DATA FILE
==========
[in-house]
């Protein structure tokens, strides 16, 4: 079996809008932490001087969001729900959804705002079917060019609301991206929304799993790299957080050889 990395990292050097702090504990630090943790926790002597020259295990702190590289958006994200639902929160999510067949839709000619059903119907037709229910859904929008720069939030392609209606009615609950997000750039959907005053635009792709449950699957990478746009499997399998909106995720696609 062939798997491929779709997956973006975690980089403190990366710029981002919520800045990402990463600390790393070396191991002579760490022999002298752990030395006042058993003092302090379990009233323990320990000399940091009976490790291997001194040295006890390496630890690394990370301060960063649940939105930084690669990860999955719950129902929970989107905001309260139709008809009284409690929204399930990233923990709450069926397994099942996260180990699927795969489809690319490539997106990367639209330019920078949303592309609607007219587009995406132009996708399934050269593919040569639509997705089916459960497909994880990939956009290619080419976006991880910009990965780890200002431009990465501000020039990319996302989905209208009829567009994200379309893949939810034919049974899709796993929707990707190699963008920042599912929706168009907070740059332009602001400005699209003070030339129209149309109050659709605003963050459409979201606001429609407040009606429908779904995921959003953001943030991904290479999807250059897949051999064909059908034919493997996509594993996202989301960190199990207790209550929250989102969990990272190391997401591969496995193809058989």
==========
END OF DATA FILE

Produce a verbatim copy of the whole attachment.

[in-house]
């Protein structure tokens, strides 16, 4: 079996809008932490001087969001729900959804705002079917060019609301991206929304799993790299957080050889 990395990292050097702090504990630090943790926790002597020259295990702190590289958006994200639902929160999510067949839709000619059903119907037709229910859904929008720069939030392609209606009615609950997000750039959907005053635009792709449950699957990478746009499997399998909106995720696609 062939798997491929779709997956973006975690980089403190990366710029981002919520800045990402990463600390790393070396191991002579760490022999002298752990030395006042058993003092302090379990009233323990320990000399940091009976490790291997001194040295006890390496630890690394990370301060960063649940939105930084690669990860999955719950129902929970989107905001309260139709008809009284409690929204399930990233923990709450069926397994099942996260180990699927795969489809690319490539997106990367639209330019920078949303592309609607007219587009995406132009996708399934050269593919040569639509997705089916459960497909994880990939956009290619080419976006991880910009990965780890200002431009990465501000020039990319996302989905209208009829567009994200379309893949939810034919049974899709796993929707990707190699963008920042599912929706168009907070740059332009602001400005699209003070030339129209149309109050659709605003963050459409979201606001429609407040009606429908779904995921959003953001943030991904290479999807250059897949051999064909059908034919493997996509594993996202989301960190199990207790209550929250989102969990990272190391997401591969496995193809058989």